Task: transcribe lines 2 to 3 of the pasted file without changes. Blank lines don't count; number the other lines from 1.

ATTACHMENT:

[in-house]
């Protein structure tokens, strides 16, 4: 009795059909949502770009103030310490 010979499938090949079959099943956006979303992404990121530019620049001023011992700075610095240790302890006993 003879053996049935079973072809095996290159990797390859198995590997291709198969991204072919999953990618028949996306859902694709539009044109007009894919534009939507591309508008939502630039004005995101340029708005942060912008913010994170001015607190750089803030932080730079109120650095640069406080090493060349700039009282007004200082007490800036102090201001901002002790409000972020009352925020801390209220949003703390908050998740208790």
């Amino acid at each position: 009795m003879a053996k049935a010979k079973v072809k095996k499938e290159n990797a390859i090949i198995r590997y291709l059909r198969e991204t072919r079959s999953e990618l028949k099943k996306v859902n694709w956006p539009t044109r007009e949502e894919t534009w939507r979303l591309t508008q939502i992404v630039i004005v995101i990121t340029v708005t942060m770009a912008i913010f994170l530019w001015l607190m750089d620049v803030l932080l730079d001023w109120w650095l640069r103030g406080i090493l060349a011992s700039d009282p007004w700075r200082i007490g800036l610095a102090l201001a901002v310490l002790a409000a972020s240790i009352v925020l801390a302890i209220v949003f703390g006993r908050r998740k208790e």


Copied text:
């Protein structure tokens, strides 16, 4: 009795059909949502770009103030310490 010979499938090949079959099943956006979303992404990121530019620049001023011992700075610095240790302890006993 003879053996049935079973072809095996290159990797390859198995590997291709198969991204072919999953990618028949996306859902694709539009044109007009894919534009939507591309508008939502630039004005995101340029708005942060912008913010994170001015607190750089803030932080730079109120650095640069406080090493060349700039009282007004200082007490800036102090201001901002002790409000972020009352925020801390209220949003703390908050998740208790």
């Amino acid at each position: 009795m003879a053996k049935a010979k079973v072809k095996k499938e290159n990797a390859i090949i198995r590997y291709l059909r198969e991204t072919r079959s999953e990618l028949k099943k996306v859902n694709w956006p539009t044109r007009e949502e894919t534009w939507r979303l591309t508008q939502i992404v630039i004005v995101i990121t340029v708005t942060m770009a912008i913010f994170l530019w001015l607190m750089d620049v803030l932080l730079d001023w109120w650095l640069r103030g406080i090493l060349a011992s700039d009282p007004w700075r200082i007490g800036l610095a102090l201001a901002v310490l002790a409000a972020s240790i009352v925020l801390a302890i209220v949003f703390g006993r908050r998740k208790e």